Address at the Asia Mediation Retreat

Minister of Foreign Affairs Ine Eriksen Søreide's address at the conference  "Asia Mediation Retreat" in Beijing.

Excellencies, ladies and gentlemen,

It is a pleasure to join so many distinguished participants at the Asia Mediation Retreat in Beijing today. In particular, I would like to thank our dedicated partners, the China Institute of International Studies and the Centre for Humanitarian Dialogue, for co-organising this timely event.

Conflict resolution and peace diplomacy is a priority for Norway. We are engaged in a number of peace processes around the world, and as you know, we host an annual mediation conference in Norway, the Oslo Forum. In March this year we gathered for the first time all the regional women mediators networks in Oslo.

In my view, the fact that this retreat is taking place in Beijing is in itself an inspiration. I have enjoyed my meetings with Foreign Minister Wang Yi, where issues relating to peace and reconciliation have been on the agenda. We appreciate China’s increasing engagement in this field, a field where there is great scope for coordination and cooperation between our two countries.

This year, China is celebrating 40 years of the reform and opening up- period. Since 1978, more than 750 million people have worked their way out of extreme poverty in China.

There is also another 40th Anniversary that is worth celebrating: ‘The Long Peace’ of East Asia. It is important to remember that during the 30 years following the Second World War, East Asia was one of the most violent and war-torn regions in the world, with hostilities both within and between states.

Since 1979, peace has prevailed. What this region has accomplished in the last 40 years can serve as inspiration to other countries and regions that are still facing conflict and war.


The theme for this Asia Mediation Retreat is ‘New Actors, Emerging Practices’. The time we spend here in Beijing today and tomorrow will give us the opportunity to discuss a number of important issues.

Preventing, de-escalating and resolving violent conflict is an effective way of fostering stability, security and development. This is why Norway, for the last 25 years, has invested considerable time and effort in peace diplomacy. It is clearly in our interest to contribute to peace where we can.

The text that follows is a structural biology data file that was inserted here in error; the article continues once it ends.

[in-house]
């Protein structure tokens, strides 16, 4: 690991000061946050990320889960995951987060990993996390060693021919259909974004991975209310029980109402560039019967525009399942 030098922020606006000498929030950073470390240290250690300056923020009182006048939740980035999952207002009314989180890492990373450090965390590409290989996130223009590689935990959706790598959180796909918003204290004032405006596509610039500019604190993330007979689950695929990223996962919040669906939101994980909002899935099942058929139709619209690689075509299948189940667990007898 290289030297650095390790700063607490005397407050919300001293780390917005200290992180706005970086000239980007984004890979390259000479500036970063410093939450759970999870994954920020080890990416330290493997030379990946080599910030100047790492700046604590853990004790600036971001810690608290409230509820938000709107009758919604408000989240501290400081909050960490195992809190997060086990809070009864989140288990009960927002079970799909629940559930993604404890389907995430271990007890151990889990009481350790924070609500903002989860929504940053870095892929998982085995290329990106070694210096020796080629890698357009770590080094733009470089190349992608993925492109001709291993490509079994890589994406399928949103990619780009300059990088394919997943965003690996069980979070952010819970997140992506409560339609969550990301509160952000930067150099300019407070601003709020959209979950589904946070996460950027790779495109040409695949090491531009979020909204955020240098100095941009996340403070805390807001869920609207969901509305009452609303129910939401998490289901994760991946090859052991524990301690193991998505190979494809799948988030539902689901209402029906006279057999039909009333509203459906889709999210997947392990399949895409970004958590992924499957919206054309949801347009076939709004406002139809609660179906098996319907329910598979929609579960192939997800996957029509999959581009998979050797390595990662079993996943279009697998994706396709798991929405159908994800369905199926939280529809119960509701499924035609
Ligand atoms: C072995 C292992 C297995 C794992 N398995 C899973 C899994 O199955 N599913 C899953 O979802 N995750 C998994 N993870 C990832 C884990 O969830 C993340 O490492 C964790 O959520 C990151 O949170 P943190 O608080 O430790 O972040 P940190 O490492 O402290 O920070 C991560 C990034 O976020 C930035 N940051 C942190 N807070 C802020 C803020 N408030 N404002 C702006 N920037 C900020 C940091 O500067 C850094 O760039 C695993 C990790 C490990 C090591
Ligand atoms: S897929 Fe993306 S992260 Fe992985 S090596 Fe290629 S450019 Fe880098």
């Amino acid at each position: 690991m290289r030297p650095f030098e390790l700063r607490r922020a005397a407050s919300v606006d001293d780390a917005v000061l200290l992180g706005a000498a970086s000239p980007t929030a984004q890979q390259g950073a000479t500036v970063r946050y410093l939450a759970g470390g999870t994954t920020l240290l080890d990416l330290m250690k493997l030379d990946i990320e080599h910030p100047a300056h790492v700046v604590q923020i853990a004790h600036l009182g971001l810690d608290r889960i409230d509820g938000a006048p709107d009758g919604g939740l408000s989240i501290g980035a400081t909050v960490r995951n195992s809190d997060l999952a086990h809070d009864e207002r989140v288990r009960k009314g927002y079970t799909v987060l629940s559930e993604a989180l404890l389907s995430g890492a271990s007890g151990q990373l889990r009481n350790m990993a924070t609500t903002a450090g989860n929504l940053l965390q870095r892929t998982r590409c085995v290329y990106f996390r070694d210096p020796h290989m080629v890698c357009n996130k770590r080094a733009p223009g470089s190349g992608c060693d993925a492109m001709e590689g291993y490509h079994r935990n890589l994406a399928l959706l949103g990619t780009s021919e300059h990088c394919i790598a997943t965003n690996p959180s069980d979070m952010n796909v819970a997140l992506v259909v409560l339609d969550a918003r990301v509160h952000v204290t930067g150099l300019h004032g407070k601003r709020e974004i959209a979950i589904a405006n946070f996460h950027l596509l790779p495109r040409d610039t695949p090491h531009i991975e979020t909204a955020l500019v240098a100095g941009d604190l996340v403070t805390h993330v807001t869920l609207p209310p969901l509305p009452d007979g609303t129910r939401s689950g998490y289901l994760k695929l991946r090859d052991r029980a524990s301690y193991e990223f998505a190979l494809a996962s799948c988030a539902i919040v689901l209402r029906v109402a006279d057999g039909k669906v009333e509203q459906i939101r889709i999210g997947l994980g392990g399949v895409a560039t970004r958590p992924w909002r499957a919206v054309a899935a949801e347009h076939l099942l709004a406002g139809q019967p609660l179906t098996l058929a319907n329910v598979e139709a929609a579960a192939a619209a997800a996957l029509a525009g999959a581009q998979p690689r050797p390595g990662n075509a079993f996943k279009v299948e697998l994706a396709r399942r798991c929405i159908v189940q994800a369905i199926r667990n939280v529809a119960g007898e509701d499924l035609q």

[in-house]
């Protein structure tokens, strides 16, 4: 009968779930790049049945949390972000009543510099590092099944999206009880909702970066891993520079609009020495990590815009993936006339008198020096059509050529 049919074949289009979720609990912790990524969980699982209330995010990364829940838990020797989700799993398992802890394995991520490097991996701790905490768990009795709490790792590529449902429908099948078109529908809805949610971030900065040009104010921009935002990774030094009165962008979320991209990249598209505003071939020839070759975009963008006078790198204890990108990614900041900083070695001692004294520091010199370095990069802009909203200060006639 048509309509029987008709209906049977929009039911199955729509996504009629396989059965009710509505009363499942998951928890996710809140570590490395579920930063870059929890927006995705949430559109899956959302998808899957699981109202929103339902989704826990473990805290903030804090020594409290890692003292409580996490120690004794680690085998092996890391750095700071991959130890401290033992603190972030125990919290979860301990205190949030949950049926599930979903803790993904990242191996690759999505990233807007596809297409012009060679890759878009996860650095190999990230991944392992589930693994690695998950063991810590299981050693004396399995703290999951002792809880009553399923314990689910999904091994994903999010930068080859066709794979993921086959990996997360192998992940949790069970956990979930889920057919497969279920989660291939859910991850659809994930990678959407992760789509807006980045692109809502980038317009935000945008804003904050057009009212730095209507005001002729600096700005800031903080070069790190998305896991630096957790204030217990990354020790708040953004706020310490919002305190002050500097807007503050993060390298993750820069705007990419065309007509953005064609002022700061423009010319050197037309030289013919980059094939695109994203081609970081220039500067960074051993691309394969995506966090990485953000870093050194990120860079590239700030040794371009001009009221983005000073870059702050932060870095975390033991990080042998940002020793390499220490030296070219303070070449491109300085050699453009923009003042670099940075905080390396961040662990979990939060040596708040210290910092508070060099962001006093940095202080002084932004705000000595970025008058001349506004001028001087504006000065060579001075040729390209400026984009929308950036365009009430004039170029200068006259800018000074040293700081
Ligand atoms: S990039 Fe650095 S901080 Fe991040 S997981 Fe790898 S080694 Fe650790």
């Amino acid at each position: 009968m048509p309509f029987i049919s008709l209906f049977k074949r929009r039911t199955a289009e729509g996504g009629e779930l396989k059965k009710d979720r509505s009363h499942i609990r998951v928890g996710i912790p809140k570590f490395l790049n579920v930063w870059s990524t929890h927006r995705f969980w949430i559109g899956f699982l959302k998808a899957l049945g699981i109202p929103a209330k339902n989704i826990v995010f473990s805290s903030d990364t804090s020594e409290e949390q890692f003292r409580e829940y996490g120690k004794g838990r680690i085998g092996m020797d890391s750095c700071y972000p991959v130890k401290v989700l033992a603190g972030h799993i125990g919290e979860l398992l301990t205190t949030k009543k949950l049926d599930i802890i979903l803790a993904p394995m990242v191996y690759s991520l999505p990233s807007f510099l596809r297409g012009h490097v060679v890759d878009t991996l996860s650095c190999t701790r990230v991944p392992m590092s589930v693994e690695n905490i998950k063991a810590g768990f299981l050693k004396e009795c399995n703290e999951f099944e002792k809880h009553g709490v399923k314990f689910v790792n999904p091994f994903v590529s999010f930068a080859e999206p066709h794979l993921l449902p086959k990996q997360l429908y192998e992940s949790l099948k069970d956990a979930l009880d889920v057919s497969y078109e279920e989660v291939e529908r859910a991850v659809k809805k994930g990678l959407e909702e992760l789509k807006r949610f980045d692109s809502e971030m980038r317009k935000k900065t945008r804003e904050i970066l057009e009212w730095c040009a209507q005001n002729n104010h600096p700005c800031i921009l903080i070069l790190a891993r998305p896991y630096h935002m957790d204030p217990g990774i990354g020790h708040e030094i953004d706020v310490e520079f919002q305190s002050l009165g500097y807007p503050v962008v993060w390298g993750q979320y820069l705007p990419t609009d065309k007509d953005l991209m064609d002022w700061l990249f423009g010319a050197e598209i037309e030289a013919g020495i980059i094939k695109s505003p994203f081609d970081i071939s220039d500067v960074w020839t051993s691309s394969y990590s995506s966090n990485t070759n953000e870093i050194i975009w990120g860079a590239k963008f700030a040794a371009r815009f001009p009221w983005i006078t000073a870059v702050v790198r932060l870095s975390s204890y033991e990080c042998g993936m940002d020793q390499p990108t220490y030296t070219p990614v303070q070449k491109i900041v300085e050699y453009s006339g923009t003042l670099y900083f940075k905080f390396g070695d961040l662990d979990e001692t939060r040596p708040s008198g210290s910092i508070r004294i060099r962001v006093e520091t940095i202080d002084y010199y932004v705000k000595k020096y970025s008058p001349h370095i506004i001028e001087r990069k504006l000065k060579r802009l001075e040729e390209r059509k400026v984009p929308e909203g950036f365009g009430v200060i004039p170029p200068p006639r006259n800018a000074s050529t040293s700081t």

In Asia, Norway is engaged in peace diplomacy in various ways. We have been involved in Afghanistan for many years, and started to work for a political settlement at an early stage. Norway has long been engaged in the efforts to advance peace in Myanmar. In the Philippines, we have been facilitating the peace process between the Government and the communist movement since 2001.

I am pleased that some of these conflicts are among the topics on the agenda for this retreat. But before the discussions about these specific conflicts starts, I would like to mention a few consistent features of Norway’s approach to peace and reconciliation work.

First, a willingness to talk with all kinds of actors. This was evident in the Middle East peace process, where Norway involved the PLO from an early stage. Engagement builds trust and promotes a better understanding of the underlying interests.

Second, the need to build trust. This has become a truism at conferences on peace diplomacy. However, there are different ways of building trust. For us, it has been important to be clear about our positions and values when we approach actors. Norway can be impartial, but not neutral. Norway’s engagement is built on principles of democracy and international standards, for instance relating to victims’ rights. But we do not have any other agenda than trying to contribute to peace and reconciliation.